Let’s be honest, a boring, drab, dark office has never inspired anyone to do anything. Yet it’s not difficult to make real changes. It’s well known that colour has an effect on mood, but have you ever thought about how that mood can affect creativity in the office? Bold, bright colours will help your people to stay positive, while introducing things that are a little “outside the box” will help to get the creative juices flowing. The best way to think differently is to be different.
Difference is important to creativity, so embrace different views! Look around your office; there are people with different roles, different backgrounds and different life experiences. They may be the key to your coming up with something that makes you different. Try to encourage discussion within the office; have regular informal meetings about anything creative and encourage people to read.
Knowledge development is important to a lot of major companies, so set aside time for you and your team to read up on your industry. Don’t just stop there though: look at other things that relate to you and your company. Remember to talk to each other and work together.
Want to improve your knowledge? Get out there and talk to people. This should not just be a job for senior people in the office – get everyone involved. Find out about local business meetings, media socials and start-up events. Go and talk to people, you’ll get free alternative insights into your business and you may even pick up a new team member, customer or supplier.
Ok, you don’t have to go for the full “Margarita Friday”, but it’s important to set aside time for you and your team to relax together. Think of it less of a team-building exercise, more of a case of relaxing with your mates. As a business you all have to work for each other, so the more relaxed you feel with each other the easier it will be for people to speak up and come up with more interesting ideas. You never know your “Margarita Friday” may produce the idea that makes your Monday morning.
John Jackson is a Marketing Executive for inbound marketing specialists Silverbean.
Every day, thousands of people set up their own businesses. Many will agree that starting your own business is a great, but challenging experience. You need to understand the ‘start-up’ process, because this makes a big difference to the success of your new business. Here are the necessary steps to consider when starting up your new business.
Coming up with a viable business idea can be challenging and initial brainstorming can help you to arrive at one. Think about issues that people are faced with every day and write them down. Helping to solve such problems could enable you to come up with some excellent ideas. You could even brainstorm ideas that improve existing products and services.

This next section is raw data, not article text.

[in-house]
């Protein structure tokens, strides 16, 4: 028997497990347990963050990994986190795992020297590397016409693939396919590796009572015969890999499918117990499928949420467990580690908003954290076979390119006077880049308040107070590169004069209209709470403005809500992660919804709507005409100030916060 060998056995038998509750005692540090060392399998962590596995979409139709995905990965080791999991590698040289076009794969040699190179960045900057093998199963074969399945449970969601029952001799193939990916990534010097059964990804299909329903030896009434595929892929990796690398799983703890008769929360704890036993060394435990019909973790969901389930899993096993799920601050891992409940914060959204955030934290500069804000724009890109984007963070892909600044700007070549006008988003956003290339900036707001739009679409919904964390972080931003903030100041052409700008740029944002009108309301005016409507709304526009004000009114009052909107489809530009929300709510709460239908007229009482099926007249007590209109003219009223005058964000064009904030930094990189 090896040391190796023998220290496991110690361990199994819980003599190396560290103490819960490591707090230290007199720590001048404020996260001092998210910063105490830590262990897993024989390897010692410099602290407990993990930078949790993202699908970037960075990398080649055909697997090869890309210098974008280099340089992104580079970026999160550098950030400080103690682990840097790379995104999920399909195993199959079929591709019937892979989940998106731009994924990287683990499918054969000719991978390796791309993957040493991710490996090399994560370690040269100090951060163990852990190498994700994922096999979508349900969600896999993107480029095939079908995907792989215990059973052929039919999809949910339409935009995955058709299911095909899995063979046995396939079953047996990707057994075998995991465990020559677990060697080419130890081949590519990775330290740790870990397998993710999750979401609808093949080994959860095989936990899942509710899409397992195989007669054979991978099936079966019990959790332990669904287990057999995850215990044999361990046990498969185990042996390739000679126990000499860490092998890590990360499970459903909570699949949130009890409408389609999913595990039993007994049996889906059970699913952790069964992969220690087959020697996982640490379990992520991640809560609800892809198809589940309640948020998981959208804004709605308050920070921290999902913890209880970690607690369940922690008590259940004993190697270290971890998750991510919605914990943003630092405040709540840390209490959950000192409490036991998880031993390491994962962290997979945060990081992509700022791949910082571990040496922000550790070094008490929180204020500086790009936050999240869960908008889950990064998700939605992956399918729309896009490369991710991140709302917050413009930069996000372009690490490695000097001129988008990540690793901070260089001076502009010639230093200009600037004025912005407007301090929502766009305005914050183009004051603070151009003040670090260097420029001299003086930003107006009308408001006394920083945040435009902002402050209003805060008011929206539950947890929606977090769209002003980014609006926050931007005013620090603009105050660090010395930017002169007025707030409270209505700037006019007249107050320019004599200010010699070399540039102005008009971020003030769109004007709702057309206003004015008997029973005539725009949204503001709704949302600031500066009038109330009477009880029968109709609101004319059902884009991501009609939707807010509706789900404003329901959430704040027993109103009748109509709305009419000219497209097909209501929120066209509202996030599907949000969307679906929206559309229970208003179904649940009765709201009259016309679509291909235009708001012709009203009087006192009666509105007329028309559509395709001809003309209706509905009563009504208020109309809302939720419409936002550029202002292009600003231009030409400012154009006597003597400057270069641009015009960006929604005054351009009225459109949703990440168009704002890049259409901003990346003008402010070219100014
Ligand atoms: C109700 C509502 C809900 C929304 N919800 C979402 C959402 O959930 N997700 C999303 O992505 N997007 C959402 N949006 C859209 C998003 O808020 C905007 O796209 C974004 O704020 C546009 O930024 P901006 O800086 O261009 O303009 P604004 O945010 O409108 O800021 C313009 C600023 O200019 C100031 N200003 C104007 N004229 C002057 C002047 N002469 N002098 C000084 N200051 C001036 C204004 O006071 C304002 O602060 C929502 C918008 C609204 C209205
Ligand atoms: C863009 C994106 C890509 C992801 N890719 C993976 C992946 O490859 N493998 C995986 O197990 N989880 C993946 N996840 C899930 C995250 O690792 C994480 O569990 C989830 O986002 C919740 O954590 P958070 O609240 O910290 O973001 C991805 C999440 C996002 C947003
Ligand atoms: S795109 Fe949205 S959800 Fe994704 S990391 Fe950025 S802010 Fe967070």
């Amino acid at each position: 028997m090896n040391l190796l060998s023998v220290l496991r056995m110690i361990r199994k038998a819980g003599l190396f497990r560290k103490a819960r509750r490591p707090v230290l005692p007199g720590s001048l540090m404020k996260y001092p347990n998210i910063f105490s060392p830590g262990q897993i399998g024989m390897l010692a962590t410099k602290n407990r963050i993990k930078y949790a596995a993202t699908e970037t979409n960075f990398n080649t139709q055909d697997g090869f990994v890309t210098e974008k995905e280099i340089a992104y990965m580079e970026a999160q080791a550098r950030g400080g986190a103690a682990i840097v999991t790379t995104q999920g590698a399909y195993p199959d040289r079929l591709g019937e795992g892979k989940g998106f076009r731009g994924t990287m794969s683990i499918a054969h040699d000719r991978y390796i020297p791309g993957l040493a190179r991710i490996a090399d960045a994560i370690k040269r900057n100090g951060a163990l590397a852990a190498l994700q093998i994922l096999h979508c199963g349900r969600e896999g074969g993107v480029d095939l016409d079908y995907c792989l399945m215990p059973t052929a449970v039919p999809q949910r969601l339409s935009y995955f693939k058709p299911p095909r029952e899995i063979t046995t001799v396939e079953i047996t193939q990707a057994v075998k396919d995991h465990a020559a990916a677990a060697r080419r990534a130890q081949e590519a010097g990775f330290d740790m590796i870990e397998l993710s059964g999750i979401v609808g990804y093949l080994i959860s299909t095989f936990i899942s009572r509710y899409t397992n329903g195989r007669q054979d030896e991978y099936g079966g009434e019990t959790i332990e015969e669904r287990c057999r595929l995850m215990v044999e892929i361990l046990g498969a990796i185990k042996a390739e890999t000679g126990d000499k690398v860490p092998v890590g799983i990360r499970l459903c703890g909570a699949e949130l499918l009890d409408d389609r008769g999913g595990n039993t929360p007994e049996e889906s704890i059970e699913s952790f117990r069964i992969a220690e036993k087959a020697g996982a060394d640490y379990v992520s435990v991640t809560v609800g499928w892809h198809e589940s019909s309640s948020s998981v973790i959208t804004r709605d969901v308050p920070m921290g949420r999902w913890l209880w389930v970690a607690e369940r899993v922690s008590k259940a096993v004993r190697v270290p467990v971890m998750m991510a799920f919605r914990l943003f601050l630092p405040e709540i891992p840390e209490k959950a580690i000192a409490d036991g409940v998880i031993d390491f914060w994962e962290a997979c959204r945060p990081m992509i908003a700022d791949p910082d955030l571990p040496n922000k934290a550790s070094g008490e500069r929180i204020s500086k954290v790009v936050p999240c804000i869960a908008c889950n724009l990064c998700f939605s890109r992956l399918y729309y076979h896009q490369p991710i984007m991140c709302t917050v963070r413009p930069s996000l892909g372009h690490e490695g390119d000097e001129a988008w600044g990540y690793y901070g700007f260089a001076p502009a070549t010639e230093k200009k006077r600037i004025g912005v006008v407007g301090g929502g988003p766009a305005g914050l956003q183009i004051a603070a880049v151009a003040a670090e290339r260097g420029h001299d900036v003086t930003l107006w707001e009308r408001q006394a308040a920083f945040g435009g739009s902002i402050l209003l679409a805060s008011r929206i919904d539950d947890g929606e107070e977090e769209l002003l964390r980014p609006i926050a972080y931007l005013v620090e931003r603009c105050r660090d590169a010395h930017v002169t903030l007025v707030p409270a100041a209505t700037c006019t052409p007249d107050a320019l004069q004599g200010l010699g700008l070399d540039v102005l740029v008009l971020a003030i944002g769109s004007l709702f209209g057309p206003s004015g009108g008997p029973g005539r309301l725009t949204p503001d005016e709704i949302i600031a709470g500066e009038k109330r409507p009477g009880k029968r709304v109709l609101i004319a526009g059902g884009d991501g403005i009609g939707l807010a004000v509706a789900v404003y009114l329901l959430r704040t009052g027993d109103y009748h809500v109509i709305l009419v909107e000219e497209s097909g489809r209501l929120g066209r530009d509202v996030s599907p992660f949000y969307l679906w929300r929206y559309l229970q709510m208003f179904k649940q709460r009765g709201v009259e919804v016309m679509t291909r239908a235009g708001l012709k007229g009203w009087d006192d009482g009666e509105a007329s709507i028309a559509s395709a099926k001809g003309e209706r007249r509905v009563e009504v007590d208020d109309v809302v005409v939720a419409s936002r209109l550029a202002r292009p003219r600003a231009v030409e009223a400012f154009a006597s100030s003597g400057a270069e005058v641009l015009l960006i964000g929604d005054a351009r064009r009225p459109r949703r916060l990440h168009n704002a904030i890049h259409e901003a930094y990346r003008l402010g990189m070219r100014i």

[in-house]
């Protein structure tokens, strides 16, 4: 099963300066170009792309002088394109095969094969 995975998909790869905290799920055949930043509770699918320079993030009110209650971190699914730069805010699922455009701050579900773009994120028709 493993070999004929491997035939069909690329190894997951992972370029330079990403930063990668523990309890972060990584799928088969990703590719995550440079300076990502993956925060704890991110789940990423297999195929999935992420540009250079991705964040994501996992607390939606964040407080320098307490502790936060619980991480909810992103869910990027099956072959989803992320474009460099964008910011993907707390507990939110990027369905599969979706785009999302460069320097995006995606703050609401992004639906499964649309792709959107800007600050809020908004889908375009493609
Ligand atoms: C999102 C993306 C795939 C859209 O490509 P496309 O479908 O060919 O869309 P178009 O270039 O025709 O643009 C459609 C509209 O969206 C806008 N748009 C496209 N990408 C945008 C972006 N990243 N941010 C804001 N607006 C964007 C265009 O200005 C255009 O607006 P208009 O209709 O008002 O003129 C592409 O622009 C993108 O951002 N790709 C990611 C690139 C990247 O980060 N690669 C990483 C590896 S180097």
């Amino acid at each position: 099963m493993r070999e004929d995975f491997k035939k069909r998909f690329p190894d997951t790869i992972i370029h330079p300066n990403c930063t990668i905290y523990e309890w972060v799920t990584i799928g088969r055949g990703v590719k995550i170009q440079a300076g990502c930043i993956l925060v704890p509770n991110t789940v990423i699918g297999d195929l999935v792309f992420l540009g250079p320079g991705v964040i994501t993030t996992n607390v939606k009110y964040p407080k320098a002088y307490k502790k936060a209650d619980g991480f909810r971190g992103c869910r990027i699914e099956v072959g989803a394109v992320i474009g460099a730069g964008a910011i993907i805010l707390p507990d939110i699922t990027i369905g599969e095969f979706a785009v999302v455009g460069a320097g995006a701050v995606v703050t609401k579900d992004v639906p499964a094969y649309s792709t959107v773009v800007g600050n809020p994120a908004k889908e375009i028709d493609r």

Tip: Think of products and services that will add value to people’s lives.
This is where you will validate your ideas. You need to determine and test whether your product or service is viable by researching your potential market.
Ask yourself, “Is my product or service niche? Is there space for it or is the market saturated?” Are you likely to make enough sales given the size and nature of your target market?
There are many ways in which you can conduct basic market research, including seeking the opinions of family and friends. Also be sure to speak to people you don’t know.
Tip: Don’t just rely on secondary research, web resources or surveying only the people you know. Poor research can steer your business in the wrong direction.
This seems like a very obvious step, because you would need a business plan to secure a business loan. However, this step involves strategic planning and requires your full involvement. It will involve identifying your funding, business risks, as well as your aims and objectives. Here you will also evaluate your competition and understand your business’s cashflow.
Tip: Focus on the vision and viability of your business, potential for profits and the resources required, as well as a strategy for your success.
The assitance of a reputable accountant can prove invaluable when starting your own business. They will be able to provide you with assistance, objectivity and expertise. Your accountant will also be able to help determine the best legal structure for your business and help you establish bookkeeping and other forms of record-keeping procedures. This will ensure you stay on track and up-to-date on all your paper work.
Naming a business is a key decision. The name of your business is the first thing that potential customers will notice, so think of it as the entry point for your business.
Think about your target market, product/service and image that you want to project to your market. Your name should work well wherever it is used, whether over the phone, on stationery, website, logo, etc.
Also, it’s important to check whether the name you want to use is available. You can do this by searching the National Business Register.
Remember: Whatever name you choose, it should make you stand out from your competitors.
No matter what structure you choose, you are likely to work with a number of different people to develop your business, such as suppliers, possibly distributors and maybe partners.
You may want to find a co-founder with the necessary skills and knowledge in order to assist where necessary. Whether you need materials to make your product or equipment to run your service, it’s possible that you will work very closely with your suppliers.